Limón, Cunningham also poised for victory
Steve Bennett, Ventura County supervisor and Democrat candidate for State Assembly, appears likely to beat Republican Charles Cole in the race for California State Assembly District 37.
As of 10:00 p.m. Tuesday, Mr. Bennett led with 73.36% of the votes with 74 of 152 precincts reporting compared to Mr. Cole’s 26.64%, according to the Santa Barbara County Elections website.
The Democratic candidate said of the preliminary numbers, “I feel good about the results so far and I appreciate the support of the voters in Santa Barbara County, and I’m looking forward to getting up to Sacramento and getting to work. We need all hands on deck because California has a lot of challenges.”
Speaking to the News-Press last month, Mr. Bennett said he wants to bring fiscal responsibility to the State Assembly as well as environmentalism in an effort to combat climate change. Other priorities of his include providing affordable housing to Californians and improving K-12 education by getting increased national-level resources to support schools.
Mr. Cole’s campaign, on the other hand, stressed deregulation of businesses, cutting taxes, and improving public education by getting rid of what he sees as one-sided, left-wing politics infecting school curriculum.
While Mr. Cole told the News-Press on Tuesday that he wanted to sleep on the results and see how the numbers look today, he will accept that Mr. Bennet won election if there’s no path to victory.
“If they say there’s absolutely no way, then I will concede,” he said.
In the race for state Senate District 19, Democrat candidate and 37th District Assembly member Monique Limón appears poised to beat Republican Gary Michaels. The County Elections website showed her with 67.90% of the vote with 105 out of 226 precincts reporting.
Ms. Limón told the News-Press that she was “very grateful” to the senate district’s voters in Santa Barbara and Ventura counties for voting for her to go to the California Legislature’s upper house. The assemblywoman would take over the seat soon to be vacated by Sen. Hannah-Beth Jackson.
Regardless of election results at the national level, Ms. Limón said there’s plenty of work to be done in California in order to address the economic impacts from COVID-19. One of her biggest priorities will be working with her senate colleagues in adjusting the California state budget due to the federal government not passing another COVID-19 stimulus package.
“In their absence of doing that, it does require that the state to relook at the budget… And that’s a really hard position for a state like California that’s already in a $54 billion-dollar deficit,” she stated.
Looking at the unfavorable numbers, Mr. Michaels told the News-Press that him coming up short is par for the course for Republican candidates on the Central Coast and elsewhere in California. Though he pointed out that Ms. Limón had a significantly bigger campaign budget than he did, Mr. Michaels admitted that California Republicans need to hone their message if they want to see better results.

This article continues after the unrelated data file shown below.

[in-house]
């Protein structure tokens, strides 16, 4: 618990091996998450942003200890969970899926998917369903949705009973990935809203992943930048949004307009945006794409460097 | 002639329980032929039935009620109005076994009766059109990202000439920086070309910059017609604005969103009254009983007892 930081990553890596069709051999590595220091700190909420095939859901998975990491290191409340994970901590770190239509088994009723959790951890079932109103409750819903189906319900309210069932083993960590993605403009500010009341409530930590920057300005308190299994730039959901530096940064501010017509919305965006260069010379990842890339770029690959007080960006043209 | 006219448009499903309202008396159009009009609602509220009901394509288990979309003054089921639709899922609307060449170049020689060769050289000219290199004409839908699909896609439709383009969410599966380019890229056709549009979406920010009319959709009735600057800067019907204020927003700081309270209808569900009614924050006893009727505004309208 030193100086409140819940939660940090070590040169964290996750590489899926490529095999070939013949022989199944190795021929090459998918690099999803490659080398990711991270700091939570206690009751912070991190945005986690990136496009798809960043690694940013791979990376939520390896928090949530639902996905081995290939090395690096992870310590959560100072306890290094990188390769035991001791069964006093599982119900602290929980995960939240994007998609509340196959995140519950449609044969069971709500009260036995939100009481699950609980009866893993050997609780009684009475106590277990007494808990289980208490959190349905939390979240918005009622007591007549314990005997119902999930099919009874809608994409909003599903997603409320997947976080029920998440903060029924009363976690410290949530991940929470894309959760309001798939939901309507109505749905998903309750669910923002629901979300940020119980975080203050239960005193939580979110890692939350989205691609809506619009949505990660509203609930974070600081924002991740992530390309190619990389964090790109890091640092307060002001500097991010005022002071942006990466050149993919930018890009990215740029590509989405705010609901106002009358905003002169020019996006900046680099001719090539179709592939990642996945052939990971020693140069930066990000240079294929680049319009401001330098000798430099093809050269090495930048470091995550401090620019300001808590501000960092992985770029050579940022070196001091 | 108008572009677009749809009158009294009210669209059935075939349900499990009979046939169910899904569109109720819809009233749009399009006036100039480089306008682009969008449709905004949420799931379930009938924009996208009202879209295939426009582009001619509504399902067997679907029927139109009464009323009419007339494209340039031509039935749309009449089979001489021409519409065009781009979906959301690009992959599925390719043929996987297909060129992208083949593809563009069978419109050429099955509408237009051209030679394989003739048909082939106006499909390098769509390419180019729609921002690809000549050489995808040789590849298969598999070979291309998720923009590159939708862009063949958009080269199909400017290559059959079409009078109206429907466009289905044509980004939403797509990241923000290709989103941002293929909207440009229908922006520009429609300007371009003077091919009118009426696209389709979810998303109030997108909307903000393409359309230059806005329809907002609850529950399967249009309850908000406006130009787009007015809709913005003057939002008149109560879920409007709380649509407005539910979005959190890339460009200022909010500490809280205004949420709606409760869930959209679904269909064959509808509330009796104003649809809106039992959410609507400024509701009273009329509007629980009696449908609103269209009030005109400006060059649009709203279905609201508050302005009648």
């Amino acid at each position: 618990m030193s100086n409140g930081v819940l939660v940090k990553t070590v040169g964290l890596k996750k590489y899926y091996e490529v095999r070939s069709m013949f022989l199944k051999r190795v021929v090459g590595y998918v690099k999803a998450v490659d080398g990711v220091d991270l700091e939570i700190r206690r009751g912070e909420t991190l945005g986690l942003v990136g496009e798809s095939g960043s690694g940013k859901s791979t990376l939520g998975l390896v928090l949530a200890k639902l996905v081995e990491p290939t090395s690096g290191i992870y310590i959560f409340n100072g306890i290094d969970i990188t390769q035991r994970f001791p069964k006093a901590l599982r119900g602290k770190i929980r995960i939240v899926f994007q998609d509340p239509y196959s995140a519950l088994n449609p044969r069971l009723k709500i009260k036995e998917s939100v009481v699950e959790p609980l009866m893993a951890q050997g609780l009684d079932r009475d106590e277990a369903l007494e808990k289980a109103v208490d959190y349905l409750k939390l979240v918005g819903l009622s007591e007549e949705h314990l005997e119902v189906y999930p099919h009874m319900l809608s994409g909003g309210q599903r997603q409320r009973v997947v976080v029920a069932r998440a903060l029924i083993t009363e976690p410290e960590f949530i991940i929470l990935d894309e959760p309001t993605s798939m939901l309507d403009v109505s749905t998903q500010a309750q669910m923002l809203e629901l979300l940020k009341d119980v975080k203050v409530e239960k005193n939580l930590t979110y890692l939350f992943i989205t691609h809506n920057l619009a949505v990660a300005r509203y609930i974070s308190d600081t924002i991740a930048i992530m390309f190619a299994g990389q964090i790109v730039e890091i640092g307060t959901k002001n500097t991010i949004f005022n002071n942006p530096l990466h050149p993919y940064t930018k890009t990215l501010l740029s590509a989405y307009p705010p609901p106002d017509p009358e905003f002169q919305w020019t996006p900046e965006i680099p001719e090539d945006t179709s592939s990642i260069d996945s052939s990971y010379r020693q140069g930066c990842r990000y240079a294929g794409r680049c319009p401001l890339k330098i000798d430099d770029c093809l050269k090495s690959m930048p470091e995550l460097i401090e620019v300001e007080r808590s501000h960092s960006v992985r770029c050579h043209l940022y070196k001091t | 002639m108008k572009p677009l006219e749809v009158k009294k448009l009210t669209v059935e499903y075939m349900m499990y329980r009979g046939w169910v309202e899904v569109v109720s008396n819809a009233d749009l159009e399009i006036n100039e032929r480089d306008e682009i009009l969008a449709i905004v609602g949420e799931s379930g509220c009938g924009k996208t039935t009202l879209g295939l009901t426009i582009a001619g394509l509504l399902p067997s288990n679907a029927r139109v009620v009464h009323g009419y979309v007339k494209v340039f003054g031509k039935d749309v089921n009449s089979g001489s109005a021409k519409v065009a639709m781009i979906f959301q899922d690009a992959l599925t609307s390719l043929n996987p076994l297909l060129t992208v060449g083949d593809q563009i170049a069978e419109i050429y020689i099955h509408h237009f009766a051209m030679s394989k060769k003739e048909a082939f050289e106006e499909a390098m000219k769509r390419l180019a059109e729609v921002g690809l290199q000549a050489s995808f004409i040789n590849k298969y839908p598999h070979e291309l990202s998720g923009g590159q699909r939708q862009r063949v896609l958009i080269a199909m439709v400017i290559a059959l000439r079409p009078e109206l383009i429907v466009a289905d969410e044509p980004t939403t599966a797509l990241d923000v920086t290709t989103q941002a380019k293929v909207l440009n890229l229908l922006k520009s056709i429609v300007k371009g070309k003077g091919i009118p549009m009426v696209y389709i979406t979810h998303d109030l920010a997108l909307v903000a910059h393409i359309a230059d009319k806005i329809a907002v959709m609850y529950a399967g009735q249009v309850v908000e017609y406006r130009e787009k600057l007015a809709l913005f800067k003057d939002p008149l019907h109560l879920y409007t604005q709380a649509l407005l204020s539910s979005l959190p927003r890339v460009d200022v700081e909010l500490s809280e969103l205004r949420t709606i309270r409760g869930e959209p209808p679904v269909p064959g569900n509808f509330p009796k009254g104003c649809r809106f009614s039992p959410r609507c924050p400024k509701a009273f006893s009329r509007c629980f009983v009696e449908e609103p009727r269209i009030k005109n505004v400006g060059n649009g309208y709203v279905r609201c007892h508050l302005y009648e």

“We’re not offering enough if I see early returns like this in the Democrats’ favor,” he said.
One possible race that could yield GOP success however is the race for the State Assembly’s 35th District, in which incumbent Republican Jordan Cunningham is defending his seat from Democrat challenger and Morro Bay City Council Member Dawn Addis with a 7% spread.
Late in October, Mr. Cunningham told the News-Press that his first order of business in his next term will be addressing affordability and economic development in his district, which includes all of San Luis Obispo County and northern Santa Barbara County.
According to the County Elections website, as of 10:30 p.m. Tuesday, Mr. Cunningham had 53.64% of the vote with 31 of 74 precincts reporting.
In a statement to the News-Press, the assemblyman wrote, “This election – like all of 2020 – has been unprecedented. Given the impacts COVID-19 has had on the electoral process, and the major changes in how and when people are casting their ballots, it is likely impossible to determine the winner of this race tonight.”
He added, “I am proud of the race we’ve run, and I look forward to seeing the results once both County Clerks are finished counting all the ballots.”
As of Tuesday night, Santa Barbara County’s vote on Proposition 15 was very close with 105 of 226 reporting. Some 50.48% of voters had voted no, and 49.52% yes.
Proposition 25 was also close, with 50.54% voting yes and 49.46% voting no with 105 of 226 precincts reporting.
No votes on Propositions 14, 16, 18, 19, 20, 21, and 23, had more comfortable leads, as did yes votes on Propositions 17, 22, and 24.